Swickard: Two big problems with the minimum wage

© 2017 Michael Swickard, Ph.D.  “The real minimum wage is zero.” Thomas Sowell
             Two problems: government imposition of a minimum wage is price-fixing. Worse, it doesn’t work because people don’t live an hour at a time, they live month to month.
            It’s not in the best interest of consumers when governments price-fix the price of labor. Technically, price-fixing is when participants in a market buy or sell a product, service, or commodity only at a fixed price.
            Besides causing higher prices, price-fixing a minimum wage raises employment barriers for unskilled workers since workers trade productivity for wages. If what a worker must be paid does not return an equal economic productivity, they cannot be employed.
            The media bombards us with heart-wrenching stories of abject poverty for people making the minimum wage. But people live by the month, never by the hour.
            There is no amount guaranteed other than the hour worked. The workers are injured when businesses, reacting to rising labor costs, trim the workforce hours or workers.
            Consider if someone is making $7 an hour for thirty hours a week. Their gross pay is $210 a week. If the minimum wage rises to $9 an hour, since the business labor costs may be fixed, that business may cut minimum wage employees to fifteen hours a week which is $135 a week.
            The government requirement is an hour, not a month. We live by the month. Of course, minimum wage earners may be the first cut since they have the least job experience. Then their minimum wage is zero.
            Price fixing has been illegal in our country since the Sherman Act in 1890. When has any government price-fixing worked? Soviet Union price-fixing caused low prices for groceries in empty grocery stores.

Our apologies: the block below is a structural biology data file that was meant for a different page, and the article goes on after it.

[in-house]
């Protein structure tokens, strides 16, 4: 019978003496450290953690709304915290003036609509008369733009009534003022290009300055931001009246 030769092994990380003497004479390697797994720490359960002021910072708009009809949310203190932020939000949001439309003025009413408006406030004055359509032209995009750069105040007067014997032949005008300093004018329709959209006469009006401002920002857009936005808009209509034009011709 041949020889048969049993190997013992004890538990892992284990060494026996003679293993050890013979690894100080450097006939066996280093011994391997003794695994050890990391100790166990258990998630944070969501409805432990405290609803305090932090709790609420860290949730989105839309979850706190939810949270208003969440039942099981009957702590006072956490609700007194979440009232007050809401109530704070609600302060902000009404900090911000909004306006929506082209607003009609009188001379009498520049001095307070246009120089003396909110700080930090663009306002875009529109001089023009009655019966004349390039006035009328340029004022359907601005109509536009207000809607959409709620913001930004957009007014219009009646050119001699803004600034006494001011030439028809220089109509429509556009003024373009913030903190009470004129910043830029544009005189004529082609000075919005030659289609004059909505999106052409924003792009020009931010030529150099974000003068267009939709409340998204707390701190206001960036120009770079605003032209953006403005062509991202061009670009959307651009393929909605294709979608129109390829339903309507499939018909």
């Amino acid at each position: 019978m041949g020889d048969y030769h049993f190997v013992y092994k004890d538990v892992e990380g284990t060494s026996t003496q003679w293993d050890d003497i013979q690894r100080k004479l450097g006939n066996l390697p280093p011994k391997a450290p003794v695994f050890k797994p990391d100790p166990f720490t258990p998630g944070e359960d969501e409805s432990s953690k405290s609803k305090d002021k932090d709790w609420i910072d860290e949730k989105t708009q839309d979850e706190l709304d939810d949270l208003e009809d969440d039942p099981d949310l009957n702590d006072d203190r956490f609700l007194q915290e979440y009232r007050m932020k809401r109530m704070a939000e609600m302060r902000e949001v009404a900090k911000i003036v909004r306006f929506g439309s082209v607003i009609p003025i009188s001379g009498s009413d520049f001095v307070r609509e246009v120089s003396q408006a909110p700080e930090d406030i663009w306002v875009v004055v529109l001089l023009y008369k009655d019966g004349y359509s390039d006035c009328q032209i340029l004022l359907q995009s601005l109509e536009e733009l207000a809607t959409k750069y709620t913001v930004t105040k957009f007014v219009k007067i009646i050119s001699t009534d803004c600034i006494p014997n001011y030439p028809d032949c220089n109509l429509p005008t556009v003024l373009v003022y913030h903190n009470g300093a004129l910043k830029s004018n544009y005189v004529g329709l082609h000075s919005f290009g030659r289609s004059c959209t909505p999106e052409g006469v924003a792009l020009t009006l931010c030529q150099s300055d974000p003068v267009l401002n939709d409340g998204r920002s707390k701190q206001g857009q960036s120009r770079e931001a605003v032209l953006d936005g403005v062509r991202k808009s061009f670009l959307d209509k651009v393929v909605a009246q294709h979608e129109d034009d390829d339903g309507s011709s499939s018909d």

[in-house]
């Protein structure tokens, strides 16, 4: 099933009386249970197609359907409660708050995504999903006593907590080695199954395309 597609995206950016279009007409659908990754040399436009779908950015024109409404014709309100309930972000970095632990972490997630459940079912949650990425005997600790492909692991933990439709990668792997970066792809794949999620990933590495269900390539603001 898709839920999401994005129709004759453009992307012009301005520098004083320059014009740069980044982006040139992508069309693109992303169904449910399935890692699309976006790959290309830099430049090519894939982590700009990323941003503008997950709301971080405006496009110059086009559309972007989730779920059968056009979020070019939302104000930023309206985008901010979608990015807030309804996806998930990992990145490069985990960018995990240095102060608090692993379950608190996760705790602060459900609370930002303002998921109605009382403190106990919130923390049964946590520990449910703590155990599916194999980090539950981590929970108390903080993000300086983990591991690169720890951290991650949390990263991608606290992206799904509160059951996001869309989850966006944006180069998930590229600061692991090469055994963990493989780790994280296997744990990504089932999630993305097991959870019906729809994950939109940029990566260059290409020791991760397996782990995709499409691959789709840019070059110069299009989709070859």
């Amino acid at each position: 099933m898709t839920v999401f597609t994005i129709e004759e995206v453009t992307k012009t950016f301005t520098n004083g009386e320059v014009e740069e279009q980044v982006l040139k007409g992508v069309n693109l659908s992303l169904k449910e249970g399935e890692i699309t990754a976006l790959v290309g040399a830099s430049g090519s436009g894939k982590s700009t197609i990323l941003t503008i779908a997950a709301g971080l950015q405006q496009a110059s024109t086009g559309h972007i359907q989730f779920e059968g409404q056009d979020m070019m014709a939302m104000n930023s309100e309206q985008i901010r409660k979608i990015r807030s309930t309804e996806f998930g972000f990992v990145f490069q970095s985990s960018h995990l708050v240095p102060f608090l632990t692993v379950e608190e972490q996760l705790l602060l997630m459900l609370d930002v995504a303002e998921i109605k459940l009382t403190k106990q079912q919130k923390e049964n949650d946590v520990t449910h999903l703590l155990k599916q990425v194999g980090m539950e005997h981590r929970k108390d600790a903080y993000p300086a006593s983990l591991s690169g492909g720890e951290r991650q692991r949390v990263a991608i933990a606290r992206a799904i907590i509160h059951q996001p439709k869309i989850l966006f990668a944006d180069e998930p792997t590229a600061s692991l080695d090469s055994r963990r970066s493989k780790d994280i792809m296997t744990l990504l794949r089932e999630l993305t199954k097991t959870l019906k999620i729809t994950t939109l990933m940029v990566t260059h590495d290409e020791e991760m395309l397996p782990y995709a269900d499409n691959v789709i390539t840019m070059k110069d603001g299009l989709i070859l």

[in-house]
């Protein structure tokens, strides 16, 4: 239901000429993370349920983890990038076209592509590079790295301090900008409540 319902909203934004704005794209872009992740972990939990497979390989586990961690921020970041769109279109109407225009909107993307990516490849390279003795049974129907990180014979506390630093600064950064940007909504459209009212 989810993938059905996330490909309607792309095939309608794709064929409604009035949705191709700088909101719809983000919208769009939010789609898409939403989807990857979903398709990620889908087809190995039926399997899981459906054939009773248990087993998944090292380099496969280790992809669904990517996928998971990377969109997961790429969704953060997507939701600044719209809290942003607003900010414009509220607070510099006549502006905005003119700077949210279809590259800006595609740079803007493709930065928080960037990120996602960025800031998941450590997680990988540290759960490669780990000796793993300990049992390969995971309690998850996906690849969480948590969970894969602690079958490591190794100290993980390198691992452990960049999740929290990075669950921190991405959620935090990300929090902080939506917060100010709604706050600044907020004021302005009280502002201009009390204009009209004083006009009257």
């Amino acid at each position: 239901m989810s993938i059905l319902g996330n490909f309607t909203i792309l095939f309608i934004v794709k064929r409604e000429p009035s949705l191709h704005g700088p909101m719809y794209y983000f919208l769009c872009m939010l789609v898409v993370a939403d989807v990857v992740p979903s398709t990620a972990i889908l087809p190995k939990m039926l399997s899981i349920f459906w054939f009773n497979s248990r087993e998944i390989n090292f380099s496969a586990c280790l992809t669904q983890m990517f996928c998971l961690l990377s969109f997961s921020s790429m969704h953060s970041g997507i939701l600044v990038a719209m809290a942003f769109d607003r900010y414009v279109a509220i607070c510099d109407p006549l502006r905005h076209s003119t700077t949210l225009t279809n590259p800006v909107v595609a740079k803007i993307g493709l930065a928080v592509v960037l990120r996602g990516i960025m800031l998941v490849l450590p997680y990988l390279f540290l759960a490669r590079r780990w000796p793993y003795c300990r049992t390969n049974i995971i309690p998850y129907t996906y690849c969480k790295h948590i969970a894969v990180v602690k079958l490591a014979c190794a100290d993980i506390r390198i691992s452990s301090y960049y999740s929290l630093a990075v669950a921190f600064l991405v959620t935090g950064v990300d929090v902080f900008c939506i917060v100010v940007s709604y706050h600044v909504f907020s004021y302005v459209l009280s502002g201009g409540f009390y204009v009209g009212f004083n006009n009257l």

In World War Two our government froze wages so for businesses to hire someone from a competitor they had to offer something else of value. It was health insurance which was not used much before then.
            Over the years, the health insurance industry grew into one sixth of our economy as our resources were given to Insurance and pharmaceutical companies along with lots of lawyers, lobbyists and politicians. Smaller amounts went to doctors and hospitals. Finally, we people became just the giving units to the high and powerful.
            Price-fixing by our government on domestically produced oil brought us the gas shortages and higher prices for energy in the 1970s along with the increase of economic power for the Middle East Oil Cartels.
            President Reagan stopped the price-fixing and oil prices went down. The more governments price-fix, the worse it becomes for their citizens. Economist Milton Friedman wrote, “The most important single central fact about a free market is that no exchange takes place unless both parties benefit.”
            My biggest concern in these Minimum Wage increases is that it precludes some people, usually very low skill or no skill workers from even getting a job since they must return in productivity what they are paid or the business will fail at some point.
            Often work hours are cut for the already employed low-skill workers which reduces their gross amount of monthly money. We used to work a standard forty hours a week. Lately it’s thirty-two or twenty-eight hours.
            The living wage is touted but what should be the amount? If it’s tied to $15 an hour and full employment of forty hours a week, that’s $31,200 a year. The government requiring a living wage means low-skill workers will never be employed since they cannot return that much monetary value to their employers.
            Now, if the government doesn’t like what I, as an employer, pays, they are free to add any amount they want to the paycheck of my employee. But I have three factors always: markets including prices for my goods, labor costs to produce those goods and the return on investment that keeps me in business.
            If you take the cost of labor over the possible return from the sale of my goods, I must either trim the work-force or close the business. That’s Economics 101.
            As President Ronald Reagan said at his first inauguration, “In this present crisis, government is not the solution to our problem; government is the problem.” Amen to that.